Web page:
Evan Ramstad
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The students at the new East African Magnet Elementary in St. Paul are all ears when their principal, Abdisalam Adam, starts telling stories about herding goats and sheep in Somalia.

Lions would cleverly approach a herd from upwind, he told fifth-graders when I visited the school recently. "Did you kill them?" one boy asked.

"I was not old enough to kill a lion," Adam said. The lions didn't come around often, he said, but when they did, he and his friends scared them by making a lot of noise and commotion.

"Weren't you afraid of dying?" another boy asked.

"We were not afraid," the principal said.

In addition to all the regular lessons of elementary school, East African Magnet opened this fall as the first school in St. Paul specifically designed to teach the cultural heritage of Somali, Amhara, Oromo, Tigray and other East African ethnic groups.

Adam, who has been a teacher and administrator in the St. Paul district for 27 years, pulled together the faculty in just a handful of months.

He hired north Minneapolis basketball legend and former NBA player Khalid El-Amin to teach physical education , one of the district's long-time librarians to run a media center equipped by donations from Target and a recent U grad who was teaching in Brooklyn Center for fifth grade.

That fifth-grade teacher, Emily Patzer, told me she's learning as much as the kids. "I'm always saying, 'Everyone you've ever met knows something you don't know," she said. "Here, it really shows that."

The school enrolled about 200 students this fall and has added more every week. It's one reason the St. Paul district didn't lose as many students as leaders had forecast. In business terms, the district held on to more market share than expected.

Earlier this fall, I heard St. Paul Superintendent Joe Gothard use the term "market share" in a TV interview about the creation of East African Magnet. I asked to meet him to get a deeper sense of the "business" of schools, and I told him I've upset teachers by comparing schools to businesses.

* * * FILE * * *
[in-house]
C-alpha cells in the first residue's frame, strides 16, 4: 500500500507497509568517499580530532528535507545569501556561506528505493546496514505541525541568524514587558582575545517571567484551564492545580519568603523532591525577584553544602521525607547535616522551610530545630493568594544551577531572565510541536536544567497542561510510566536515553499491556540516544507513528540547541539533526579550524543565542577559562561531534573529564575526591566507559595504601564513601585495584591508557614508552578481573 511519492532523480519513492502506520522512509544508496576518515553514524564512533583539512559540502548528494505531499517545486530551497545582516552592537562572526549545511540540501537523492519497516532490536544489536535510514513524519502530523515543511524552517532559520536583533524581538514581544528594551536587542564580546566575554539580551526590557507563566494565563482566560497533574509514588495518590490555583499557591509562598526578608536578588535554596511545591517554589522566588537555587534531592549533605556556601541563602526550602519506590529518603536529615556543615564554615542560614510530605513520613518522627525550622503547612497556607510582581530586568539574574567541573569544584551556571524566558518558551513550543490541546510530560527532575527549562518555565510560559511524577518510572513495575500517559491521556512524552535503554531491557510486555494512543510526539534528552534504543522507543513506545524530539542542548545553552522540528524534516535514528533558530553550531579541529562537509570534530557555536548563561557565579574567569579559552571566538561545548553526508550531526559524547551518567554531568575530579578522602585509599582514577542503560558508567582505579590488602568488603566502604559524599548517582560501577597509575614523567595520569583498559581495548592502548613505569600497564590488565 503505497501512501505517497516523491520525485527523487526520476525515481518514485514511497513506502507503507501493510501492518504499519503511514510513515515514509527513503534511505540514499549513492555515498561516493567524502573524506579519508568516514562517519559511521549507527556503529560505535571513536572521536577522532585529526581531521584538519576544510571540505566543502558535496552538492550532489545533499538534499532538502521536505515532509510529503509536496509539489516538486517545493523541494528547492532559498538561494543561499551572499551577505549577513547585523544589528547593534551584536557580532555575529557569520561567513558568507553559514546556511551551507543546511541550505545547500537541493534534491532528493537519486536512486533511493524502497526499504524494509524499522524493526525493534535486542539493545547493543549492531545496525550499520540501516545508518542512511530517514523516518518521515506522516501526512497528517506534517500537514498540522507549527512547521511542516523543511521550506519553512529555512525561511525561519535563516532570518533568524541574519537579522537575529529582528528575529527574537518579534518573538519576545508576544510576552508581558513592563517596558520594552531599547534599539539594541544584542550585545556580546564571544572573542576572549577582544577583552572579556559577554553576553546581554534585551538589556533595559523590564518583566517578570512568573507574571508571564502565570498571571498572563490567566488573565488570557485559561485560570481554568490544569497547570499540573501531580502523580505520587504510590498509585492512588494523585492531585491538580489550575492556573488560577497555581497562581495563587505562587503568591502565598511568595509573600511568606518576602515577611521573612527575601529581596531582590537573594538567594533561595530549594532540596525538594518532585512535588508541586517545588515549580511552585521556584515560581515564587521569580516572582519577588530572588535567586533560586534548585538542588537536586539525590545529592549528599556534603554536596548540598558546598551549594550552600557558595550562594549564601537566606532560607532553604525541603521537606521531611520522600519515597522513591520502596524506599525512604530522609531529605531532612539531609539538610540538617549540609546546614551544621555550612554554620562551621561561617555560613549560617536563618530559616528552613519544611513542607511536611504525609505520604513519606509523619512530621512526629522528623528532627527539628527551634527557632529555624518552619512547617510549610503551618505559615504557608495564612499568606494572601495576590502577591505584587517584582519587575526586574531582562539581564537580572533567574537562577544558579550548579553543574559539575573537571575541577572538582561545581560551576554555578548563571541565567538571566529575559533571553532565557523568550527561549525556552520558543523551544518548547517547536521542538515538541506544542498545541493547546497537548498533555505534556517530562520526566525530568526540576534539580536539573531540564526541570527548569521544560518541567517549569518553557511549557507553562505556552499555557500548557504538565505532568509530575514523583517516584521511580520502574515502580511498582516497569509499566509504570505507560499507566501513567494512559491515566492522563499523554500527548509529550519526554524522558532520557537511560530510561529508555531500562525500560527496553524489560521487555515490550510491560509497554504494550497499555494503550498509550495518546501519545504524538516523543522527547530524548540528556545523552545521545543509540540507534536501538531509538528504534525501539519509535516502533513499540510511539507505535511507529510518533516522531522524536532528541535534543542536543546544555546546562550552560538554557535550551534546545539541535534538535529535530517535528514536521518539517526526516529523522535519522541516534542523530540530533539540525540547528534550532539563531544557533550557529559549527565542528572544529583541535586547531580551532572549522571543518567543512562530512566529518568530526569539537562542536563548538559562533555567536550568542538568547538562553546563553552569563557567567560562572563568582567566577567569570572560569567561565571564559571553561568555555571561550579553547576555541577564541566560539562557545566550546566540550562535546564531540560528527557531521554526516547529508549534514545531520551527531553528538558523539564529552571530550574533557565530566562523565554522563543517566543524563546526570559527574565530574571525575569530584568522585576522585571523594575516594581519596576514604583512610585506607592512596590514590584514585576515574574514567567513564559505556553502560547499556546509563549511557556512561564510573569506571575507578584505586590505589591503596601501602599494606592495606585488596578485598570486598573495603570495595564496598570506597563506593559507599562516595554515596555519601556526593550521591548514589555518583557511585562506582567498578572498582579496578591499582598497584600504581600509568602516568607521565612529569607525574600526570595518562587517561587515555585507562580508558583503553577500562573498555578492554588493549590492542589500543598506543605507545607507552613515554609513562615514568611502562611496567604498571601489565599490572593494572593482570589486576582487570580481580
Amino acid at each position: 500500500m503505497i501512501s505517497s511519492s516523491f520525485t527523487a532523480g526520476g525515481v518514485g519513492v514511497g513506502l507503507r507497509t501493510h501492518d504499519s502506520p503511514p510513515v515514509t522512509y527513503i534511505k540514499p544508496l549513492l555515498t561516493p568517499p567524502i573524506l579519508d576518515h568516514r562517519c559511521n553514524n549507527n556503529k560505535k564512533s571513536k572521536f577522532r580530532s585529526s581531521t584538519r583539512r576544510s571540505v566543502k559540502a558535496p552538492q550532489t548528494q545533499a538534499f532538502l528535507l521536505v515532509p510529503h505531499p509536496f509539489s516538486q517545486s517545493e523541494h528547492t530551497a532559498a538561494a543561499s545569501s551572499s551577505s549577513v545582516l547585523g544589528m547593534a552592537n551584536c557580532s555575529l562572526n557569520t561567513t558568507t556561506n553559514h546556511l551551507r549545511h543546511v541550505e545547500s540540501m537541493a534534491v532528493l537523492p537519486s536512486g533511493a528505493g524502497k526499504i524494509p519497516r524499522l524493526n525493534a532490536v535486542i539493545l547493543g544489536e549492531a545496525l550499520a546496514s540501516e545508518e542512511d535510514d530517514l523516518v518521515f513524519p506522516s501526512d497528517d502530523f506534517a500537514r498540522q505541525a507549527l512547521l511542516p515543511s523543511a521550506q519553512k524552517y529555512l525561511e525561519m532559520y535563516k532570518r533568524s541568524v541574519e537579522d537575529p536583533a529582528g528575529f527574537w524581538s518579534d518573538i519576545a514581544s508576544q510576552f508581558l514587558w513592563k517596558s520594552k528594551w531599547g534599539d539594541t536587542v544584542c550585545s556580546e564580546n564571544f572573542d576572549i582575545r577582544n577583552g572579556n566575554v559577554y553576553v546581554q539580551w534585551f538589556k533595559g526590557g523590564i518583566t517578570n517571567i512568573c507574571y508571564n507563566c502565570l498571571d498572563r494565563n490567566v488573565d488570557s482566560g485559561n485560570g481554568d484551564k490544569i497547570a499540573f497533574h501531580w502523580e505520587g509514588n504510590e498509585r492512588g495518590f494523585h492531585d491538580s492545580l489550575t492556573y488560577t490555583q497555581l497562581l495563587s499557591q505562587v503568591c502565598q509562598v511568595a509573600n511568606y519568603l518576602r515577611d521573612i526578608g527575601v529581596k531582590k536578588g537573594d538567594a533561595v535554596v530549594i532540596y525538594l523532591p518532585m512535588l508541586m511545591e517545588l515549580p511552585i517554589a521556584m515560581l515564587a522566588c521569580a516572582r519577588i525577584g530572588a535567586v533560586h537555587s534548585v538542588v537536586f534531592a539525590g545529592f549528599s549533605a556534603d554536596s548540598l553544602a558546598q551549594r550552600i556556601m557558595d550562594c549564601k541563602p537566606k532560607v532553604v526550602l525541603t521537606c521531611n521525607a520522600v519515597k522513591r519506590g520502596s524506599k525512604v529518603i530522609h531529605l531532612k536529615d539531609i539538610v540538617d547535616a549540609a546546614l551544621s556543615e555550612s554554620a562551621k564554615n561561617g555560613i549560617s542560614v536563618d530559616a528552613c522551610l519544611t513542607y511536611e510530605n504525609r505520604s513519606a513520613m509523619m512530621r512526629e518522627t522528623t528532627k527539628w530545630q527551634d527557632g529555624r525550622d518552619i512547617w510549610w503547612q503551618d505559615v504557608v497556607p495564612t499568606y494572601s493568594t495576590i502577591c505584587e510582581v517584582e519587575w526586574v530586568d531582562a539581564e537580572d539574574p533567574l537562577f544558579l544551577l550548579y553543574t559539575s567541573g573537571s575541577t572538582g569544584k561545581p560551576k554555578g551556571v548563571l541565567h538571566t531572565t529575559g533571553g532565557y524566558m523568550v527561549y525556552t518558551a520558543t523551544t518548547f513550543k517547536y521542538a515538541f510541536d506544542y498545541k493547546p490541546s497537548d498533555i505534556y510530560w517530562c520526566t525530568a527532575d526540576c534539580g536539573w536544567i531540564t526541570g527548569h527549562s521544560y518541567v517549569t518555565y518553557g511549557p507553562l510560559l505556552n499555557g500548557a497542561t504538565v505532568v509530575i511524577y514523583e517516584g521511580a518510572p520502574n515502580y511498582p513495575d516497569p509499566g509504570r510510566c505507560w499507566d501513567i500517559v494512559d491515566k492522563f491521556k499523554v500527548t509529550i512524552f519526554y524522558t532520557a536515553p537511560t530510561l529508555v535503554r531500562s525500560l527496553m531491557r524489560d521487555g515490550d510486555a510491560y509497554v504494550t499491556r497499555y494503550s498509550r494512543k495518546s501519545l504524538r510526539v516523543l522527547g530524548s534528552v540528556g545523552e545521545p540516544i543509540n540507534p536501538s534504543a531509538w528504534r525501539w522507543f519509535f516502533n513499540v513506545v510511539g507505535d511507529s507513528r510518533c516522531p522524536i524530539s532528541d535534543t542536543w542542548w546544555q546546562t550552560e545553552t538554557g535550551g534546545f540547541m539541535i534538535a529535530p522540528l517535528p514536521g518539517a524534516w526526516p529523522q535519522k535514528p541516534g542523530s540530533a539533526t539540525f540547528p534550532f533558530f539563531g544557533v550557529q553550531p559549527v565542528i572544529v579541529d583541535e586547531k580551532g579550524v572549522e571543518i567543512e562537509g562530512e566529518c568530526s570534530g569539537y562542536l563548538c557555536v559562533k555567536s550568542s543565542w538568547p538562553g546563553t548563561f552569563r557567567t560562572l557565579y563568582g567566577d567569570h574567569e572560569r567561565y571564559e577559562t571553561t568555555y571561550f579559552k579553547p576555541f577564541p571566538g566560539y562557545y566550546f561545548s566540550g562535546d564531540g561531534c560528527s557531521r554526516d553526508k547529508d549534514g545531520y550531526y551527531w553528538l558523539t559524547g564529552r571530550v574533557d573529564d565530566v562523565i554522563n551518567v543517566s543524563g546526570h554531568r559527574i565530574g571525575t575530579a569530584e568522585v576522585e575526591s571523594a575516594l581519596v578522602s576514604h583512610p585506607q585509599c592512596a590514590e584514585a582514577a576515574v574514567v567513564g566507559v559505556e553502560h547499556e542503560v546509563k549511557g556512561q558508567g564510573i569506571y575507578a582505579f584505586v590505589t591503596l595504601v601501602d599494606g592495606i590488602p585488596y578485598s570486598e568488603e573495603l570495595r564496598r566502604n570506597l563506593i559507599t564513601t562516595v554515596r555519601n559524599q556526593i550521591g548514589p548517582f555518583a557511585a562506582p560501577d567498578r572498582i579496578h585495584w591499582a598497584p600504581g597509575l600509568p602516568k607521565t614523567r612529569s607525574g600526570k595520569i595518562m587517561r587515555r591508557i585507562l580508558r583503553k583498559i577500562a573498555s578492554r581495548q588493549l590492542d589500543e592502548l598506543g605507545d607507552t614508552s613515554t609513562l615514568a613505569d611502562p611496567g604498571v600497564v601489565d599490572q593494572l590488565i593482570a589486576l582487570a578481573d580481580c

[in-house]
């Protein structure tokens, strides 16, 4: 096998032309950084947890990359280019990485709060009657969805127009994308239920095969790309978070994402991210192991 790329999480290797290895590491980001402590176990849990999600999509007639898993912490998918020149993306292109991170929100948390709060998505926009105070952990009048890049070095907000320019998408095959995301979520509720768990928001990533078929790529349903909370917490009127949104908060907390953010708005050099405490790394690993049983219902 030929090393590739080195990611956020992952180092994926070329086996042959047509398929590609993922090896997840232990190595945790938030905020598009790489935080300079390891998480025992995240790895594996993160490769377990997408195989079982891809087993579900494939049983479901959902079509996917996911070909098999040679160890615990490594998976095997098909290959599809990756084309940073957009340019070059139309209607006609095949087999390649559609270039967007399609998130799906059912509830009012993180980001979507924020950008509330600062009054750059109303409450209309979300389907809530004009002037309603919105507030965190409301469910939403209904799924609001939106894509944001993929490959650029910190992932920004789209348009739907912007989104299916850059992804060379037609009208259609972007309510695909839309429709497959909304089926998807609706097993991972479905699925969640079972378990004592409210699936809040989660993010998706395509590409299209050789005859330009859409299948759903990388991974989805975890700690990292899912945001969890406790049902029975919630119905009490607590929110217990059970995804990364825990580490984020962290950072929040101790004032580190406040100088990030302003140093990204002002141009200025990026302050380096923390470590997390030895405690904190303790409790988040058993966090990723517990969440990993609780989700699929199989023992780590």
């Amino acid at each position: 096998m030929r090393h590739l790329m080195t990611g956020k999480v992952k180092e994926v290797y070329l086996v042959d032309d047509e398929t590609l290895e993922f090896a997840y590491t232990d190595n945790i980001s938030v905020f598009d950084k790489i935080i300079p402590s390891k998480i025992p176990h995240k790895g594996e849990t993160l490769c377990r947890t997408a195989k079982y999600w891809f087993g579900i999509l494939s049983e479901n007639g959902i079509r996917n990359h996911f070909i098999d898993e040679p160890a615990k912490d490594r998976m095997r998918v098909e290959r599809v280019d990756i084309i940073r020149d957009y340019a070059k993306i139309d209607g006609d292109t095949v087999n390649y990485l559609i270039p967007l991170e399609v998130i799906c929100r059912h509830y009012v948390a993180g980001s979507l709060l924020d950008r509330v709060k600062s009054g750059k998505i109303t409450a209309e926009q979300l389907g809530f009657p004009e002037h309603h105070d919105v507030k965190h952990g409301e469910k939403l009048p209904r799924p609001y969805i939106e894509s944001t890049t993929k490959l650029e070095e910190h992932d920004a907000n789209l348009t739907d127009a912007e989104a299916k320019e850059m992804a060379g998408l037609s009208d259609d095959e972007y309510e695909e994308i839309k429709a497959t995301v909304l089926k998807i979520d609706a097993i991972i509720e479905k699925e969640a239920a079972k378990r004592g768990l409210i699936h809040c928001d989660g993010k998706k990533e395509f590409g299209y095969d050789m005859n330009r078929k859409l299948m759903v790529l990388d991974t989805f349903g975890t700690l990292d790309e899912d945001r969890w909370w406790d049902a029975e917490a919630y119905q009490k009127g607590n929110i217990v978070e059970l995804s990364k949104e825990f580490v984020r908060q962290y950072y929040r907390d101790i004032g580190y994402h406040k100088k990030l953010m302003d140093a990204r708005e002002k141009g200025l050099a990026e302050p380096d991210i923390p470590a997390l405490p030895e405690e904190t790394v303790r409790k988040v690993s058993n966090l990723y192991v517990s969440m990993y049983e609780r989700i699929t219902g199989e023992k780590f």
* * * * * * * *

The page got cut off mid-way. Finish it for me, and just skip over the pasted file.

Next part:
"Anytime we start thinking of business model, we've got to keep service at the heart of it," Gothard said. "We don't sell. We serve."

State funds flow to schools based on enrollment. The creation of charter schools three decades ago forced school districts, chiefly in cities, into competition more intense than they ever faced from parochial and private schools.

When my father grew up in St. Paul 90 years ago, he attended an elementary school a block from his home, the same one his older brothers did. The people who live in that house today have 24 elementary schools to choose from, according to the district's "school finder" website. They could also choose a charter or private school.

To help parents sort through this smorgasbord, the district will hold its annual School Choice Fair next Saturday. Principals and teachers will answer questions and appeal for enrollment.

The district decided in February to create East African Magnet school after a recommendation from an advisory panel of East African parents, who had been tossing the idea around since the pandemic.

The move came after the district in 2021 and 2022 closed or merged other schools amid declining enrollment. One of the schools that closed then, Jackson Elementary, is now East African Magnet.

Data showed hundreds of St. Paul schoolchildren of East African descent were going elsewhere — to private schools, or charters or to Minneapolis or suburban districts.

"When we started looking at the numbers, we thought, 'Why should a family have to choose a school outside of St. Paul Public Schools to feel like there was a sense of belonging?'" Gothard said.

"For me, it became about two things. Our board and our community talks about equity and enrollment almost in an obsessive way. Well, equity is about serving people where they're at. This is clearly something our community wanted. And it was awesome to help build enrollment."

The district will add sixth grade to the school next year. Parents are already pressing to extend the East African magnet concept up to seventh and eighth grades. "They really want the students to stay together," Adam said.

The district's Hmong magnet goes from pre-K to eighth grade in the recently renamed Txuj Ci lower and upper schools. However, the district's ability to duplicate that model isn't assured. Like other school districts, St. Paul is grappling with whether it can replace federal aid that began in the pandemic and ends next summer.

Adam credits the district's facilities team and teachers for making such a good impression on parents in the first few months of East African Magnet. "Overall, it's working well," he said.

Gothard said, "I knew that with him as the leader that this school would be successful."